- Applying for Social Security benefits relating to marital status (retirement, survivor and disability) for same-sex married couples is important, regardless of meeting the current requirements. If you have clients who are ultimately found to be eligible, they can possibly get benefits retroactive to the filing date.
- Members of same-sex marriages should carefully consider the effect their choice of state of domicile (residence) will have on their Social Security benefits. This refers to the residence they lived in at the time of application or while the claim is pending a final determination. After the claim is approved, the state of residence does not matter.
- For the self-employed husband and wife who work together, who are beginning to collect Social Security: this would be the time to shift income to the younger spouse and have the initial enrollee lower their wages to the maximum allowable at age 62 to avoid a payback. That allows the household to enjoy the highest possible benefit for the first four years in which either spouse is eligible.
- Remind your clients and their parents who are widow(er)s to evaluate whether they should begin to collect Social Security at age 60 as a survivors benefit. The Social Security Administration will not notify them of their eligibility for survivors benefits.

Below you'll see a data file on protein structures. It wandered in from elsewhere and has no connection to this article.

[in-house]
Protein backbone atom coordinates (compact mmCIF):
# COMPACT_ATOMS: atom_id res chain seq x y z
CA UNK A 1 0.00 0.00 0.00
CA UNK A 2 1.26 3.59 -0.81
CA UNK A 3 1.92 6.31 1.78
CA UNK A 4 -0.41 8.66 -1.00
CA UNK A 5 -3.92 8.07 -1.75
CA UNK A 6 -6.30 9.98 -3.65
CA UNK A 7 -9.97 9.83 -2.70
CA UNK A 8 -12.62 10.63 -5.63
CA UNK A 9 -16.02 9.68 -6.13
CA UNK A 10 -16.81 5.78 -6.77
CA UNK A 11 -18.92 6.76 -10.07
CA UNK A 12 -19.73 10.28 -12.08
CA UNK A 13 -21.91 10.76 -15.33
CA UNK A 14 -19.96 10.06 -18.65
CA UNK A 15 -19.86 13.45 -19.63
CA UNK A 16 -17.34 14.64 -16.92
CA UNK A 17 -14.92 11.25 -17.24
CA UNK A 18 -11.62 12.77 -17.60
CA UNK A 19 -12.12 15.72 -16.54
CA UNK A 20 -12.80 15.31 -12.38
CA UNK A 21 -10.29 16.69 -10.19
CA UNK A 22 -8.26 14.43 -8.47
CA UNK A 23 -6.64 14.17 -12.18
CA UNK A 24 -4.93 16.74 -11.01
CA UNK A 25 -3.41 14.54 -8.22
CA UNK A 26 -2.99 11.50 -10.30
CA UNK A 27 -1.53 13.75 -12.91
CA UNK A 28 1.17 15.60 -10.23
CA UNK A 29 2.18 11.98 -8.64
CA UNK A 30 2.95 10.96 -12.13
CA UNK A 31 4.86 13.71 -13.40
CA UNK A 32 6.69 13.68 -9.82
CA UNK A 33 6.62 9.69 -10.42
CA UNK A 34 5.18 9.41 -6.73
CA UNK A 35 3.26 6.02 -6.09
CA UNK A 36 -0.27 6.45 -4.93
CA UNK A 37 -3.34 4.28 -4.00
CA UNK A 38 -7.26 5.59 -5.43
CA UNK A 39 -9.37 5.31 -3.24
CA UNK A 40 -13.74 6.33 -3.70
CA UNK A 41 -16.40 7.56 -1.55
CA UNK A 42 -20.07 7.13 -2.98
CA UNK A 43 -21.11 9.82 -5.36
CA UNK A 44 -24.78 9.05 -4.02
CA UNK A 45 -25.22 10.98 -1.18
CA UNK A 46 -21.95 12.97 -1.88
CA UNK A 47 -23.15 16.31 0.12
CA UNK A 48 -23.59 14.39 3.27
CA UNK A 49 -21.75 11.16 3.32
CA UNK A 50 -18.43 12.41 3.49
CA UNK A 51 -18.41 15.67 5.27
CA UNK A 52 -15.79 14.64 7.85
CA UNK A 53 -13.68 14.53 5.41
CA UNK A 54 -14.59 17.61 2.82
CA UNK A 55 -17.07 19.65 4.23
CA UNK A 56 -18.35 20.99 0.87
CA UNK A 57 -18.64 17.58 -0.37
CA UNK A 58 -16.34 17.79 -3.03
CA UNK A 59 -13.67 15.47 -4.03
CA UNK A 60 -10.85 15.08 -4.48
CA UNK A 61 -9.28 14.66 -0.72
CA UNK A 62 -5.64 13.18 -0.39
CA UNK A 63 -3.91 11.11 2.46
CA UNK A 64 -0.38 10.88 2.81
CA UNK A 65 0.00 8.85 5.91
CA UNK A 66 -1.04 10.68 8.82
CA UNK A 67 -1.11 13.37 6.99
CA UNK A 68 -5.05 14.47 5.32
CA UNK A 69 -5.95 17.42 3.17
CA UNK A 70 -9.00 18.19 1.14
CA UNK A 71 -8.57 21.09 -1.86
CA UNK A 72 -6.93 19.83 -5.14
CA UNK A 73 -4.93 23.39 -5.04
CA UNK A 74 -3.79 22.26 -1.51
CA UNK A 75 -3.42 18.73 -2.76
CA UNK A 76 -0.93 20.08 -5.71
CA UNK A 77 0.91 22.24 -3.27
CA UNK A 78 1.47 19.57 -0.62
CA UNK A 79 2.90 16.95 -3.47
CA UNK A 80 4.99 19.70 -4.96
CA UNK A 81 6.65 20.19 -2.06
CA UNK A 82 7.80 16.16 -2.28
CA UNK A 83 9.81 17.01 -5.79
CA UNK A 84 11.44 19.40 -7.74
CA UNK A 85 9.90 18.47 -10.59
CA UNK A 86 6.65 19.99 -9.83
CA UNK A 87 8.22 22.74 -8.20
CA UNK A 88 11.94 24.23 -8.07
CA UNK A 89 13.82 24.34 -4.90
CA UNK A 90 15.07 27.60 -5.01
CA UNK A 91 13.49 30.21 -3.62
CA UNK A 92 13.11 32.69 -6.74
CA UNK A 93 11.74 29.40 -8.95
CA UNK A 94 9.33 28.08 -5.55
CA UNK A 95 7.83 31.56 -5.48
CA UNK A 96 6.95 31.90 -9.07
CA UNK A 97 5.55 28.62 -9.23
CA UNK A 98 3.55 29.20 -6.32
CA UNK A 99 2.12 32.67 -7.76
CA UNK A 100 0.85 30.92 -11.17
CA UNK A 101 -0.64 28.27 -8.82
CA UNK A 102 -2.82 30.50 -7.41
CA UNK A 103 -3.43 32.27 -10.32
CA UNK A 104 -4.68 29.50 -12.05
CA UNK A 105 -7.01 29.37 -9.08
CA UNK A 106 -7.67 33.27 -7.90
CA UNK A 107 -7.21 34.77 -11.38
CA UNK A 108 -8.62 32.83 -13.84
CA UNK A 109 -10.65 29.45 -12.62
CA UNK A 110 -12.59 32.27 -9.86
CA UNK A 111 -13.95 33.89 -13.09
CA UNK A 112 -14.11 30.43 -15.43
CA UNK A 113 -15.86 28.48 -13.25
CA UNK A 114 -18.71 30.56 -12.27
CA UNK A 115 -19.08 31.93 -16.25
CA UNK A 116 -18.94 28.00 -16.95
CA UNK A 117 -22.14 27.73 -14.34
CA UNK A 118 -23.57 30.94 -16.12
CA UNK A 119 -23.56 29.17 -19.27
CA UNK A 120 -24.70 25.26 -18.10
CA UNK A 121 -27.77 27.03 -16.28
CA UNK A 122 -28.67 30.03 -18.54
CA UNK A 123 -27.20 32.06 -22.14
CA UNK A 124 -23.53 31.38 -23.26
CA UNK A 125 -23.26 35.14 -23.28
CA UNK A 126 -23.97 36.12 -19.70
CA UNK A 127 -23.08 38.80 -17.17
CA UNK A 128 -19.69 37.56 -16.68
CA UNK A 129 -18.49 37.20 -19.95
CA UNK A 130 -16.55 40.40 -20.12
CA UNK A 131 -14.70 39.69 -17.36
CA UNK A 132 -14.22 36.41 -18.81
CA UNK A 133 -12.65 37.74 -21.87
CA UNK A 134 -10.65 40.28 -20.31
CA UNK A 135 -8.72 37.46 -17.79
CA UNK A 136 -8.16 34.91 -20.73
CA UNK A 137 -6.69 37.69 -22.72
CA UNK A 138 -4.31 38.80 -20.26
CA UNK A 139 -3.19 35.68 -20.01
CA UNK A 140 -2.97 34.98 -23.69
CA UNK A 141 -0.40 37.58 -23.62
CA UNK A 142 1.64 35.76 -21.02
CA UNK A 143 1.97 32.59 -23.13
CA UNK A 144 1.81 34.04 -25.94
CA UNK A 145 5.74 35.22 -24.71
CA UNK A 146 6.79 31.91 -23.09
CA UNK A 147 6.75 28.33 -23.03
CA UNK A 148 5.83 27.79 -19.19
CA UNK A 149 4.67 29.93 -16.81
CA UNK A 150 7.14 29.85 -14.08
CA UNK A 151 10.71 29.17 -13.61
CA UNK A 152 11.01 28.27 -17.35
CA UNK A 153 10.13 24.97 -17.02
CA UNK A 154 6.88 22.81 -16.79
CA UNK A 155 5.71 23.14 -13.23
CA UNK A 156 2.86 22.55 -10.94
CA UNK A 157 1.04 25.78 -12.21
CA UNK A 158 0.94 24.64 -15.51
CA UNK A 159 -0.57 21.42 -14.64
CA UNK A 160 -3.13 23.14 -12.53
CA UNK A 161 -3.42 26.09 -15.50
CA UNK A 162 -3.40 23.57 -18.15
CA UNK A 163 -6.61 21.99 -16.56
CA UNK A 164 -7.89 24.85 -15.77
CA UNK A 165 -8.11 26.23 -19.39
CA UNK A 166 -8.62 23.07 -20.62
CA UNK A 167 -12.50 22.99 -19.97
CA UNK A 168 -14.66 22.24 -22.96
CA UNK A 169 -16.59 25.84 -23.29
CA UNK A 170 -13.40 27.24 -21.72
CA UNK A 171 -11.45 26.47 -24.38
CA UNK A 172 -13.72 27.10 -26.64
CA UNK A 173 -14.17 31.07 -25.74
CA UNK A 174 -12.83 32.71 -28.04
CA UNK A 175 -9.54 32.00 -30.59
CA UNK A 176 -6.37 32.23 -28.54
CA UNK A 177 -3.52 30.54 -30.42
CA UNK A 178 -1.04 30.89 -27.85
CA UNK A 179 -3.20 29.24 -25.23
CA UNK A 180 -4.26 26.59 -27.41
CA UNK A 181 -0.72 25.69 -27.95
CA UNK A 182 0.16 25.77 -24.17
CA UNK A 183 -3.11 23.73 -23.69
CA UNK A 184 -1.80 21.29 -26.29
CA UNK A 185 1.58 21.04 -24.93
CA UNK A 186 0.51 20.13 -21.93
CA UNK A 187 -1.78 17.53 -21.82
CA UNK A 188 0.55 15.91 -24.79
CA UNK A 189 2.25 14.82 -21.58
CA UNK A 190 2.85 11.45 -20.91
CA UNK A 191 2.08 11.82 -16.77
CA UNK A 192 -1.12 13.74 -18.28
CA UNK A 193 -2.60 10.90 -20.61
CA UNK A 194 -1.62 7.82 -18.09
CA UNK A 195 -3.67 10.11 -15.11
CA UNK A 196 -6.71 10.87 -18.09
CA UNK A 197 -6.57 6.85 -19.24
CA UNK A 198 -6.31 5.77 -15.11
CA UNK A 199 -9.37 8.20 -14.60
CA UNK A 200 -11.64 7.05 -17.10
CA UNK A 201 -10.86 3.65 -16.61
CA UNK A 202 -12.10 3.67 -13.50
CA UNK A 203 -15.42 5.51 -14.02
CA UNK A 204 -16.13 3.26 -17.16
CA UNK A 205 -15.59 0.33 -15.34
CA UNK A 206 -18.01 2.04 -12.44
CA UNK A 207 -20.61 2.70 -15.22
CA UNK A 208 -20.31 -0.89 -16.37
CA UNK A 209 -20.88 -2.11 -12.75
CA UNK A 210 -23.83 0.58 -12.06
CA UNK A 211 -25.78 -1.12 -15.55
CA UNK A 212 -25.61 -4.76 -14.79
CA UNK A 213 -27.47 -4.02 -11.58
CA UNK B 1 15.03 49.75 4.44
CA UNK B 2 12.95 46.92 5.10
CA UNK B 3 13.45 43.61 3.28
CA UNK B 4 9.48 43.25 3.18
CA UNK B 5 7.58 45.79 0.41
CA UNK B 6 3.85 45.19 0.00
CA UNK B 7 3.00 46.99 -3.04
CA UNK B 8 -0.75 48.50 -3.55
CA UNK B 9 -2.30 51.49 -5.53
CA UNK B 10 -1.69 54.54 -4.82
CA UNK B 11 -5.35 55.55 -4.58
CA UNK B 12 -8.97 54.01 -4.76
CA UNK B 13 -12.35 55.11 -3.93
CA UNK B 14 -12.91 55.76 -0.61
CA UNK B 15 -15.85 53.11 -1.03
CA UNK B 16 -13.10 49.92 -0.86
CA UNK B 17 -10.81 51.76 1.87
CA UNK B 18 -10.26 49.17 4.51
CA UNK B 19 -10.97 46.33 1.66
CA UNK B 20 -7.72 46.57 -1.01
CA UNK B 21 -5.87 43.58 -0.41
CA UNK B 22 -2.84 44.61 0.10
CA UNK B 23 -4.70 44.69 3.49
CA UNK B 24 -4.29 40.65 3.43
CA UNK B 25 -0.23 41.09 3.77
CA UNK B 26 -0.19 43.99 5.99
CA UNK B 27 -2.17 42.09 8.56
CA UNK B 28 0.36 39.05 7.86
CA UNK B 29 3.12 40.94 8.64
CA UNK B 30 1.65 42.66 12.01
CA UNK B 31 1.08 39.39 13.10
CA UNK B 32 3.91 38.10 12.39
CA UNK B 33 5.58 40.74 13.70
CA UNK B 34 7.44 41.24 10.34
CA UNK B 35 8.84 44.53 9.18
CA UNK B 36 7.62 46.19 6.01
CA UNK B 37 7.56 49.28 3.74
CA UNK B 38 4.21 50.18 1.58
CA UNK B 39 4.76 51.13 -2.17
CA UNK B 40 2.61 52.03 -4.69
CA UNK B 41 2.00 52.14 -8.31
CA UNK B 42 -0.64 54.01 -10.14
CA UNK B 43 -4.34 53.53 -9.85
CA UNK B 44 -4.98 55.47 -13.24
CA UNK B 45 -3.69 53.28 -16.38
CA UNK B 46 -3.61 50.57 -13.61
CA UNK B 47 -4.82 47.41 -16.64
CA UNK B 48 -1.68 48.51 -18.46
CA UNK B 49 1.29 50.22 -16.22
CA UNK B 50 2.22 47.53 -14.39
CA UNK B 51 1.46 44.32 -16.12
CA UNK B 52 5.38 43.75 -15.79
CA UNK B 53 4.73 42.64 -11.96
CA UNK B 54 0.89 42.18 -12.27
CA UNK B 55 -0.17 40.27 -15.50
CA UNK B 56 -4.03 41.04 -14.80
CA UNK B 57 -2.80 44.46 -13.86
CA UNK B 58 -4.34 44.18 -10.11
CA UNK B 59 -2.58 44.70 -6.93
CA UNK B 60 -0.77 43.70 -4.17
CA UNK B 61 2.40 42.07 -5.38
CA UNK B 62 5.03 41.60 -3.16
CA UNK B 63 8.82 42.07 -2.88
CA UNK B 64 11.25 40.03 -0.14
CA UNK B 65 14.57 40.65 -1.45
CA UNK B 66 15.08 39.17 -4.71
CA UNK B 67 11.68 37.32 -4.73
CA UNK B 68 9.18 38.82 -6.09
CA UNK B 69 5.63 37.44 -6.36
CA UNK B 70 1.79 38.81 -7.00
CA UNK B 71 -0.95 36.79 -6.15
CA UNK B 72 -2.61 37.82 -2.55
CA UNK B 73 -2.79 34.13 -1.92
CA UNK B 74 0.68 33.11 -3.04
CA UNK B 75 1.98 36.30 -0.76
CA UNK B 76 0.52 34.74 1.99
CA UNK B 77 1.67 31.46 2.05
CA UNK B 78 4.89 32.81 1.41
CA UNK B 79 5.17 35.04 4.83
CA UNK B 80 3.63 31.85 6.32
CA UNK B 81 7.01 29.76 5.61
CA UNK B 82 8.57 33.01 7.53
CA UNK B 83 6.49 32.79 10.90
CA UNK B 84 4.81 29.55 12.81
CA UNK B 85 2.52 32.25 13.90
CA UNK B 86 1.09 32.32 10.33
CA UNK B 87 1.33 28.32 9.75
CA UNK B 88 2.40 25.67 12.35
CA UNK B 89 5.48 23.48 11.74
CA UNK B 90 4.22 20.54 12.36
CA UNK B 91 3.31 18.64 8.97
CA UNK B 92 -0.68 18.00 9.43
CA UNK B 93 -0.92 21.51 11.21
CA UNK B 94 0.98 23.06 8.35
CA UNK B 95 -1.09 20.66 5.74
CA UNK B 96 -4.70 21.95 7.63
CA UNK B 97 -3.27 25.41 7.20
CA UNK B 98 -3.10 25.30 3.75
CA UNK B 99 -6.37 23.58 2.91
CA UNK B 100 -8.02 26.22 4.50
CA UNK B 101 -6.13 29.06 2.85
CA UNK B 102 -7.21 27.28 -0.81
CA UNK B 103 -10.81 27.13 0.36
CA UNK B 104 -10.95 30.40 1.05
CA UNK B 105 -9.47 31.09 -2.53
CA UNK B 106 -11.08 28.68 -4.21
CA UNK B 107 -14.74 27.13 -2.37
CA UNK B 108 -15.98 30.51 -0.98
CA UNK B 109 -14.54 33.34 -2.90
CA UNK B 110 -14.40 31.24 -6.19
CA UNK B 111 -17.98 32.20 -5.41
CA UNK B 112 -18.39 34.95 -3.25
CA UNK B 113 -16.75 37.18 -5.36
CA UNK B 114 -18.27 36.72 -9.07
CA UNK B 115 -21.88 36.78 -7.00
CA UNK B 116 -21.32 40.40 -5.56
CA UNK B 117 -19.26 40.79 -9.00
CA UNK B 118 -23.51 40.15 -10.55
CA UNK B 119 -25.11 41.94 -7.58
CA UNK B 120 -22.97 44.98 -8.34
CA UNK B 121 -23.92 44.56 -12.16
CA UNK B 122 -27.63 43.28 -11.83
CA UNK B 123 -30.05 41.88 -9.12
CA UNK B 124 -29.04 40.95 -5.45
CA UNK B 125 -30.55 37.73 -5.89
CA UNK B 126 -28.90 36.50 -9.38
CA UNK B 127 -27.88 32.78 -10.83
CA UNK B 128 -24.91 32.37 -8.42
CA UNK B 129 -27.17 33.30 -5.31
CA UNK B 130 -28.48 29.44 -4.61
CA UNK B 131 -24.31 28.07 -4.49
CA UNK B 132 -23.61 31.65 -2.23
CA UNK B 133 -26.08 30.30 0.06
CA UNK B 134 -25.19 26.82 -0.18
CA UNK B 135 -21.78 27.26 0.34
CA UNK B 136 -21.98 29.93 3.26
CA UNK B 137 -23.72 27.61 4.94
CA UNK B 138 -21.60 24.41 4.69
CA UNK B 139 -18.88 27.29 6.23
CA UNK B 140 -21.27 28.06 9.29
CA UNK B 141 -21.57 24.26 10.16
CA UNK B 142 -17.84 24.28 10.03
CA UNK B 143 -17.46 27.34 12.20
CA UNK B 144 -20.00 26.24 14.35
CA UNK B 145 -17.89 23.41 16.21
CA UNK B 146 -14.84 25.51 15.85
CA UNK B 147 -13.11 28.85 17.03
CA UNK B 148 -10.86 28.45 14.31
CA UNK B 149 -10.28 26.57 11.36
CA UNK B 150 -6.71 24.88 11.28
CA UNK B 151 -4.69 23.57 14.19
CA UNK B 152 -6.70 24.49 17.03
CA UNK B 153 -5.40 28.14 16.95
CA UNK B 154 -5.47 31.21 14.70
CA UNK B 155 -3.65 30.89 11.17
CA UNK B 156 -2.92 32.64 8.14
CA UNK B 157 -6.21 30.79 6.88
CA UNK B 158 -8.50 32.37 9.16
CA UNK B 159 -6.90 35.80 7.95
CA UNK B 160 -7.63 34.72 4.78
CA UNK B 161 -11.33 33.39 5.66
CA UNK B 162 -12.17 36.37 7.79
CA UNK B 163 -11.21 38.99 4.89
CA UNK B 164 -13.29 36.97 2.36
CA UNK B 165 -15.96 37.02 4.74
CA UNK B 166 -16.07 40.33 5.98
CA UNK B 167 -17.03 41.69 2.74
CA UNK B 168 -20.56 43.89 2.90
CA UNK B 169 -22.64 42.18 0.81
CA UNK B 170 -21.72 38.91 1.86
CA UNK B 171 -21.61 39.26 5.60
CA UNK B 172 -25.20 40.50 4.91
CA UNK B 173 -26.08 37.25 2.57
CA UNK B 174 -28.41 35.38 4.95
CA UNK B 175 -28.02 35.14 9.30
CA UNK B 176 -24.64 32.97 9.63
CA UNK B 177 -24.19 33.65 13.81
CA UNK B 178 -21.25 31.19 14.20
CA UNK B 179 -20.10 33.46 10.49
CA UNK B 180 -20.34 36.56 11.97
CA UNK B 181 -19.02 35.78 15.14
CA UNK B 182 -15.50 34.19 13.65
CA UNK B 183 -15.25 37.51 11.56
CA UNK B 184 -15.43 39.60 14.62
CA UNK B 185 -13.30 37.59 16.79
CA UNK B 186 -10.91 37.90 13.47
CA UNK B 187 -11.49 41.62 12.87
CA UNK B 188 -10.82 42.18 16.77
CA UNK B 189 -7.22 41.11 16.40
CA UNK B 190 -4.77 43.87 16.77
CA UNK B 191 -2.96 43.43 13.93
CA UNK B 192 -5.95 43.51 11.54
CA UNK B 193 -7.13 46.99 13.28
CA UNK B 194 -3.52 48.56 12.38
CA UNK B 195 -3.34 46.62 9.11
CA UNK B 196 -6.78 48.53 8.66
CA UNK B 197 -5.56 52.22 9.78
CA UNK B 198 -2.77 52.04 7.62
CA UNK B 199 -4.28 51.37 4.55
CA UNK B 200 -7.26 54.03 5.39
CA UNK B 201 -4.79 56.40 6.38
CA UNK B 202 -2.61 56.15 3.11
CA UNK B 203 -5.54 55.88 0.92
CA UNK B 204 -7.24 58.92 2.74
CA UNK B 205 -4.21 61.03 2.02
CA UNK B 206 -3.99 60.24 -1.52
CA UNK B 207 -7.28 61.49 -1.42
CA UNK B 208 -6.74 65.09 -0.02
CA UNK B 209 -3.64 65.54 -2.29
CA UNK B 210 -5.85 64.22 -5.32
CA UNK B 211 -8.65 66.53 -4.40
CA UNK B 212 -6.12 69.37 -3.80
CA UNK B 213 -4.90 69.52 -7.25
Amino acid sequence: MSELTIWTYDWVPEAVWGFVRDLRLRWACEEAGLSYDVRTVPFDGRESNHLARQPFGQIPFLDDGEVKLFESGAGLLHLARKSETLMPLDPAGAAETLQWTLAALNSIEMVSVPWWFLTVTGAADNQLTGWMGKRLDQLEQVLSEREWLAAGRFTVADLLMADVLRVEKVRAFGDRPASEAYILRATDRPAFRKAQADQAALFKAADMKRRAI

- Be aware: There may be some confusion on the repay and reapply option. Prior to Dec. 8, 2010, there was no 12-month or once-in-a-lifetime restriction, and many media articles promoted this option as an interest-free loan. Although it is still a valuable tool, it is important to be aware of the limitations in advance so clients who would benefit from it can do so within the time limits.
- Verify the type of Social Security benefit your client is planning on receiving. For example, the government pension offset only applies to the government employee who receives survivor or widow(er) benefits, not the worker’s benefit.